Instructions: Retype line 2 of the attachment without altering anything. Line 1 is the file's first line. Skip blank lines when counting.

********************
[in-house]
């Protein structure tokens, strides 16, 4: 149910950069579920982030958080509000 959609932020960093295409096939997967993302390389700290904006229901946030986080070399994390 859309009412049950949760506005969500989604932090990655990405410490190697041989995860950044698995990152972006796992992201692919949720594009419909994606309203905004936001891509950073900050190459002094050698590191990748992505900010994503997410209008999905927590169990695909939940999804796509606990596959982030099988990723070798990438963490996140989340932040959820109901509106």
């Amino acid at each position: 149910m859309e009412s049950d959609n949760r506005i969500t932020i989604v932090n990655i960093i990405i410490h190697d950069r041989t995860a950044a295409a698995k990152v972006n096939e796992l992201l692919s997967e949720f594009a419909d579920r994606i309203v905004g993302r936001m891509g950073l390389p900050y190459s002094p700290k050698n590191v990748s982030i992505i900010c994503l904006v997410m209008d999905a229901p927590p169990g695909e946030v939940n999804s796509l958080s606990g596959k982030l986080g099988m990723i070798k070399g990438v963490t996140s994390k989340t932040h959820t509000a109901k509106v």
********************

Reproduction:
């Protein structure tokens, strides 16, 4: 149910950069579920982030958080509000 959609932020960093295409096939997967993302390389700290904006229901946030986080070399994390 859309009412049950949760506005969500989604932090990655990405410490190697041989995860950044698995990152972006796992992201692919949720594009419909994606309203905004936001891509950073900050190459002094050698590191990748992505900010994503997410209008999905927590169990695909939940999804796509606990596959982030099988990723070798990438963490996140989340932040959820109901509106």